In his research at HWS, biochemistry major Noah Kilmer ’21 is finding new ways to improve the efficiency of water filtration and purification systems.
Using water pressure and a series of filters, reverse osmosis is a common method of water purification. But as Noah Kilmer ’21 explained in his recent Senior Symposium presentation, it “has been plagued by biofouling, which is the buildup of biological material that makes the membrane less efficient, much like the buildup of leaves at the end of a gutter.”
Under the guidance of Assistant Professor of Chemistry Elana Stennett, Kilmer has been exploring how to reduce membrane fouling and improve the efficiency of water filtration.
“Our planet is covered in water, yet very little of that water is actually drinkable,” Kilmer says. Add to that growing populations and the challenges of scarcity and pollution, and it’s clear that filtration is a vital area of research.
Kilmer has explored how various membranes, buffer systems and proteins interact in the filtration and purification process. In an article published this winter in the journal Separation and Purification Technology, Kilmer, Stennett and coauthors Rebecca Huss ’22 and Carolyn George ’22 detailed their research on the efficacy of various membranes in the presence of different ions and at different ionic strengths.
Most recently, Kilmer has been studying the presence and impact of pharmaceuticals in water treatment. When he and Stennett attended the American Chemical Society Convention in 2019, they saw a presentation on the rising rates of pharmaceuticals in wastewater. Kilmer followed his curiosity on the subject into the lab at HWS, where his research developed into his Senior Symposium presentation.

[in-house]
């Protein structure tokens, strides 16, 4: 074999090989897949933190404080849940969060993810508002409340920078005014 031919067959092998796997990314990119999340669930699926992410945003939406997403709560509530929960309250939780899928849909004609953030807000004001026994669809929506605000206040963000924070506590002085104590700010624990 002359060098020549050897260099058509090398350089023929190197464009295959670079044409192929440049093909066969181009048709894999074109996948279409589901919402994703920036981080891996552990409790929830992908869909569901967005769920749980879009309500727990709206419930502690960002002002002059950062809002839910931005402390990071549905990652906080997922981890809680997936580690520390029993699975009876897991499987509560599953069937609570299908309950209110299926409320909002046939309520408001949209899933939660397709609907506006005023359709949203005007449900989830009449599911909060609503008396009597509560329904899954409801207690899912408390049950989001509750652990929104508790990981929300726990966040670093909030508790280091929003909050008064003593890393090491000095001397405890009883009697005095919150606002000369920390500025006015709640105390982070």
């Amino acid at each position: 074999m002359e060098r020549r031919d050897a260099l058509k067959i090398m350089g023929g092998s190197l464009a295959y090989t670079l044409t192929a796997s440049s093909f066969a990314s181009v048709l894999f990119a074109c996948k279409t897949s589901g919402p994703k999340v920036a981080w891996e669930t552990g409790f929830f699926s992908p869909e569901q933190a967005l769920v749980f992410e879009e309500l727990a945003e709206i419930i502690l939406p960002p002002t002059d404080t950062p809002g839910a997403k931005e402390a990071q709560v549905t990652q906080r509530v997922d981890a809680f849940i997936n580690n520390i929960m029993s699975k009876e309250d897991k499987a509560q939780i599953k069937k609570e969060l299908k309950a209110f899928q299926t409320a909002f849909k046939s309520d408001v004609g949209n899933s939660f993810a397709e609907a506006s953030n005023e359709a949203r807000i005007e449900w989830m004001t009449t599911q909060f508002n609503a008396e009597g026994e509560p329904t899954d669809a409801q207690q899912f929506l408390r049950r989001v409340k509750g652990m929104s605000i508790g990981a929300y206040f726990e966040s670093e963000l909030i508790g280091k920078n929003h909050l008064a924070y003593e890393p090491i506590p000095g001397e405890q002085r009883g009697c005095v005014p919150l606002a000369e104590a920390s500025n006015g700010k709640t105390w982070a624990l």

The project describes how he managed the challenges of increased biofouling, including “the variability of the contents of wastewater.” Kilmer devised “a model system which is composed of two parts: the filtration set up and the solution that is being filtered. The filtered solution is also composed of two main parts, the buffer and the biological material. The buffer allows us to introduce different ions, adjust ionic strength, and adjust the pH.”
By manipulating the biological variables, he and Stennett were able to identify the effects of a single component on the biofouling of membranes.
“If we can manipulate the amount of biofouling that a membrane experiences, we have more control over the efficiency of the process,” Kilmer explains.
And better efficiency means cleaner water.
In addition to his biochemistry major, Kilmer is a psychology minor, a member of the HWS student chapter of the American Chemical Society and Vice President of Pre-Health Club. He is currently studying for the LSAT and intends to pursue a law degree.